A blog for parents concerned about their teens alcohol and drug use

Be Cautious of Boot Camps and Wilderness Programs for Your Addicted Teen
Monday, January 28th, 2013

Earlier this month a few of us attended a Lunch ‘n’ Learn event at CASAColumbia with Maia Szalavitz, a neuroscience journalist who covers health, science and public policy. She discussed the theme of her book, Help at Any Cost: How the Troubled-Teen Industry Cons Parents and Hurts Kids (Riverhead, 2006), an exposé of the “tough love” business.

The talk prompted us to revisit and share what we at The Partnership at know about boot camps and wilderness programs for troubled and/or addicted teens.

First, it is important to note that boot camps and wilderness programs are not included among the levels of care defined by the American Society of Addiction Medicine. Although you may have heard success stories or read about the benefits of boot camps, we strongly suggest you look very carefully into any boot camp or wilderness program before sending your teen for substance abuse treatment.

According to a government report, these programs are not subjected to federal oversight, and there have been thousands of reports of neglect and abuse at privately owned and operated boot camps and wilderness programs for troubled youth.

Ms. Szalavitz explained that a person with the disease of addiction is already in a lot of pain. To get better, that person doesn’t need more pain and abuse, but rather a kind and supportive approach to treatment. One that’s comprehensive, respectfully addressing the individual’s physical, emotional and social issues. One that makes the person feel better.

We suggest that if you are seriously considering a boot camp or wilderness program, you check with the Better Business Bureau for any complaints against the program. You should also call the program and ask a lot of questions, including:

1) What specific substance abuse and mental health licensing and accreditation does the program have? (If the providers are not licensed, do NOT send your child to the program.)
2) Has a child in the care of the program ever died, and if so, why?
3) What specific training (particularly survival skills training for outdoor programs) do the counselors have?
4) Have there have been any complaints of abuse or neglect at the camp?
5) Can you put me in touch with a few families that have a child who have completed the program so that I can hear about their experience?
6) Who is responsible for medical care? (It should be a licensed medical doctor.)

Remember, addiction is a serious health issue and requires appropriate treatment by licensed professionals so that addicted persons can learn how to manage drug and alcohol problems, how to handle relapse and how to live a life free of drugs and alcohol.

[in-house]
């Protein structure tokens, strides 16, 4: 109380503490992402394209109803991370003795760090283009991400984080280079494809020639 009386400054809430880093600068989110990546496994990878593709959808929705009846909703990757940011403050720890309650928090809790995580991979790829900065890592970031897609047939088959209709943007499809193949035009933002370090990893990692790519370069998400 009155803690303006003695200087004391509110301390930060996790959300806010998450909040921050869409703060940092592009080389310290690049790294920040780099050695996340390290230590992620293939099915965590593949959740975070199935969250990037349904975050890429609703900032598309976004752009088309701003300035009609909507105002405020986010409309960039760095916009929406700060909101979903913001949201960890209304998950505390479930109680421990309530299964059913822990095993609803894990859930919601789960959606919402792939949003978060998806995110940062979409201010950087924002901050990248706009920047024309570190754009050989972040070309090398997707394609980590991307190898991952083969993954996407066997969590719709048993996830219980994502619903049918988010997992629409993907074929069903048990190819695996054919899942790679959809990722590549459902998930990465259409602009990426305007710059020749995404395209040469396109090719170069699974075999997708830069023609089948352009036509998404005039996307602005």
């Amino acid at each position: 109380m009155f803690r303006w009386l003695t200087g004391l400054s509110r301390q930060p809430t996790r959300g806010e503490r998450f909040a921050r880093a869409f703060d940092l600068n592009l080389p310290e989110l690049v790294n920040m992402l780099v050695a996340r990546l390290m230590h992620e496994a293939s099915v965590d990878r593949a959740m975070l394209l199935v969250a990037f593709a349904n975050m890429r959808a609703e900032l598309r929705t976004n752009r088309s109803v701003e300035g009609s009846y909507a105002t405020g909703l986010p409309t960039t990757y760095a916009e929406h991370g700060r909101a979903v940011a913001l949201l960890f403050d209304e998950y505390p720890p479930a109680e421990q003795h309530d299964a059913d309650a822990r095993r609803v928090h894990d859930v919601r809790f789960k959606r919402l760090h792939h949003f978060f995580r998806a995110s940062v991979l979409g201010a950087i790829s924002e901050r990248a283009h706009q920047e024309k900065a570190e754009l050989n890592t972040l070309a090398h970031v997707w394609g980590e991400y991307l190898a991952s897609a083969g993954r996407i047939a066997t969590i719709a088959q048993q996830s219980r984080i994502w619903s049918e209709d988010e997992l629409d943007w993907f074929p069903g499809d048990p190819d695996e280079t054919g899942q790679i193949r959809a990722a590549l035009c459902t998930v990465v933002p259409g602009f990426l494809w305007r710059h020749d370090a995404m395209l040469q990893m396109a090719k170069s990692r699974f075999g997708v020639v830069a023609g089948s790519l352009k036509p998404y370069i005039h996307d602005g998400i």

For more questions to ask programs when looking for treatment for your child, here are some helpful resources:

To find the best assistance option for your child with an alcohol or drug problem, see our Treatment e-book.

To connect with other parents about your child’s drug and alcohol problem, join our online support community at

To speak to a trained specialist, call our toll-free helpline at 1-855-DRUGFREE (1-855-378-4373).

Have you sent or considered sending your child to a boot camp or wilderness program? Comment below to share your thoughts or experiences.

Posted by Intervene Staff  /  Filed under Addiction, Books about addiction, Dealing with an Addicted Child, Finding Treatment, parenting, Scare tactics, tough love, Treatment, Uncategorized  /  Comments: more

A Mother’s Thoughts on Blame
Tuesday, June 28th, 2011

parents fightingMy journal entry: I want to blame someone – anyone - for my son’s addiction. I was sure that my son’s behavior, his affliction, was his father’s fault. Or mine. I’ve worn the yolk of guilt for years – better my fault than his. The truth is that I still have no one to blame because I’m sure there is no one to blame. After more than ten years and continual heartbreaks, I’ve come to realize his addiction is just that. Folks in the field of drug treatment call it an allergy. He has the allergy and we are all affected.

My reflection today on my entry above: Blame. I wanted to put my pain at someone else’s feet. I wanted to scream, “It’s your fault and look what happened to my son!” I spent a lot of time blaming his friends, drug dealers and even myself.

When I finally quit trying to assign blame and decided to deal with the addiction, I was able to help my son and our family. Whatever the reason for the addiction, Jeff had it. I started to educate myself about addiction. I used my time for better things than blame.

Today’s Promise: I will not blame myself or anyone else. When I had cancer, I blamed no one and fought the cancer. My son is addicted and he must fight. There is no room for blame.

Related Links
Teen Drug Addiction: When Parents Blame Themselves
A Mother’s Love and Hate for Her Addicted Son

Posted by Libby Cataldi  /  Filed under Addiction, Dealing with an Addicted Child, Denial, Shame  /  Comments: more

I’m Sorry Officer, I Didn’t See The Sign
Thursday, June 3rd, 2010

A while back, my wife and I were having a conversation with friends and the conversation turned to that question: What would you have done differently? It’s a question we all ponder endlessly. It stabs us in the heart. It causes untold hours of sleepless nights.  It’s a question we could gladly discuss for hours and still have more to say — if only doing so actually helped someone else.

A better question for us parents is, “What signs should we look for and which ones did we miss?” 

We asked ourselves this very question the last time we met.  As parents of loved ones with a drug or alcohol addiction, how many times did we blow right through the warning signs as if they weren’t even there? And, if there were parenting cops, how many charges would we be guilty of? 

Teenage alcohol use is not a rite of passage.  Even if we drank as teenagers, it cannot justify us failing to exercise our parental responsibility. Seriousness with our kids and grounding them and then laughing about it later is just not wise. …….Guilty, Officer.